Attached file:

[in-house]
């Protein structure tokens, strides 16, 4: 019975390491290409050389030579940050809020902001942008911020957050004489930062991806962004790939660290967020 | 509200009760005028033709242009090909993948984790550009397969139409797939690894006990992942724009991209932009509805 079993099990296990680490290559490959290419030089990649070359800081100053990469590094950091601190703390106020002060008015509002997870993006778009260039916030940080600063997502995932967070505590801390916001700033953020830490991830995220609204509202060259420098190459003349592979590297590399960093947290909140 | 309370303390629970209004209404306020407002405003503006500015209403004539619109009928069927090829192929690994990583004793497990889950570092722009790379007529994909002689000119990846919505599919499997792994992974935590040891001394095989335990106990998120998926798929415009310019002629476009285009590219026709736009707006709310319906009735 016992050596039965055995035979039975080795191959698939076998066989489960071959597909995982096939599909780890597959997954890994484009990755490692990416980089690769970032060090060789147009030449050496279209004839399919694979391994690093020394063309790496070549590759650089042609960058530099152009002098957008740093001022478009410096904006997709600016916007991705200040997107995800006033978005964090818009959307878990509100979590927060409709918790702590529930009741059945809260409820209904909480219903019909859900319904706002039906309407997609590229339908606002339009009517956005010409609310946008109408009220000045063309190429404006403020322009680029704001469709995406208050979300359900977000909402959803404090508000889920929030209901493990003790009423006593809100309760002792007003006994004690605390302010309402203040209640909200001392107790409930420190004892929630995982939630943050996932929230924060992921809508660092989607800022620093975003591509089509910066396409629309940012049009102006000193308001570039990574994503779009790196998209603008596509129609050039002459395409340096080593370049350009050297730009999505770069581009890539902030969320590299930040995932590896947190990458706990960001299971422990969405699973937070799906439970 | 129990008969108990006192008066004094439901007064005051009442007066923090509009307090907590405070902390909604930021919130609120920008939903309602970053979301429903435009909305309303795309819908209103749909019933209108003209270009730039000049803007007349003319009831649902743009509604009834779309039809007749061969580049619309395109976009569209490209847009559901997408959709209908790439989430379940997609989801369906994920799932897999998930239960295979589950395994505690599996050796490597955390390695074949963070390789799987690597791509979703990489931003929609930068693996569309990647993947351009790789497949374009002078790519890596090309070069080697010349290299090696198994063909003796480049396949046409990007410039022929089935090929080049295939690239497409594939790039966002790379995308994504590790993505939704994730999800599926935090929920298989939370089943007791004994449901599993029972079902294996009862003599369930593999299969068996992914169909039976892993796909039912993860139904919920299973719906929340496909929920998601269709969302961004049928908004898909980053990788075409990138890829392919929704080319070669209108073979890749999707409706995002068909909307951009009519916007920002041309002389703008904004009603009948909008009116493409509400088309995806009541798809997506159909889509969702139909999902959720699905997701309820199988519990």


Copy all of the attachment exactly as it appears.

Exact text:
[in-house]
């Protein structure tokens, strides 16, 4: 019975390491290409050389030579940050809020902001942008911020957050004489930062991806962004790939660290967020 | 509200009760005028033709242009090909993948984790550009397969139409797939690894006990992942724009991209932009509805 079993099990296990680490290559490959290419030089990649070359800081100053990469590094950091601190703390106020002060008015509002997870993006778009260039916030940080600063997502995932967070505590801390916001700033953020830490991830995220609204509202060259420098190459003349592979590297590399960093947290909140 | 309370303390629970209004209404306020407002405003503006500015209403004539619109009928069927090829192929690994990583004793497990889950570092722009790379007529994909002689000119990846919505599919499997792994992974935590040891001394095989335990106990998120998926798929415009310019002629476009285009590219026709736009707006709310319906009735 016992050596039965055995035979039975080795191959698939076998066989489960071959597909995982096939599909780890597959997954890994484009990755490692990416980089690769970032060090060789147009030449050496279209004839399919694979391994690093020394063309790496070549590759650089042609960058530099152009002098957008740093001022478009410096904006997709600016916007991705200040997107995800006033978005964090818009959307878990509100979590927060409709918790702590529930009741059945809260409820209904909480219903019909859900319904706002039906309407997609590229339908606002339009009517956005010409609310946008109408009220000045063309190429404006403020322009680029704001469709995406208050979300359900977000909402959803404090508000889920929030209901493990003790009423006593809100309760002792007003006994004690605390302010309402203040209640909200001392107790409930420190004892929630995982939630943050996932929230924060992921809508660092989607800022620093975003591509089509910066396409629309940012049009102006000193308001570039990574994503779009790196998209603008596509129609050039002459395409340096080593370049350009050297730009999505770069581009890539902030969320590299930040995932590896947190990458706990960001299971422990969405699973937070799906439970 | 129990008969108990006192008066004094439901007064005051009442007066923090509009307090907590405070902390909604930021919130609120920008939903309602970053979301429903435009909305309303795309819908209103749909019933209108003209270009730039000049803007007349003319009831649902743009509604009834779309039809007749061969580049619309395109976009569209490209847009559901997408959709209908790439989430379940997609989801369906994920799932897999998930239960295979589950395994505690599996050796490597955390390695074949963070390789799987690597791509979703990489931003929609930068693996569309990647993947351009790789497949374009002078790519890596090309070069080697010349290299090696198994063909003796480049396949046409990007410039022929089935090929080049295939690239497409594939790039966002790379995308994504590790993505939704994730999800599926935090929920298989939370089943007791004994449901599993029972079902294996009862003599369930593999299969068996992914169909039976892993796909039912993860139904919920299973719906929340496909929920998601269709969302961004049928908004898909980053990788075409990138890829392919929704080319070669209108073979890749999707409706995002068909909307951009009519916007920002041309002389703008904004009603009948909008009116493409509400088309995806009541798809997506159909889509969702139909999902959720699905997701309820199988519990």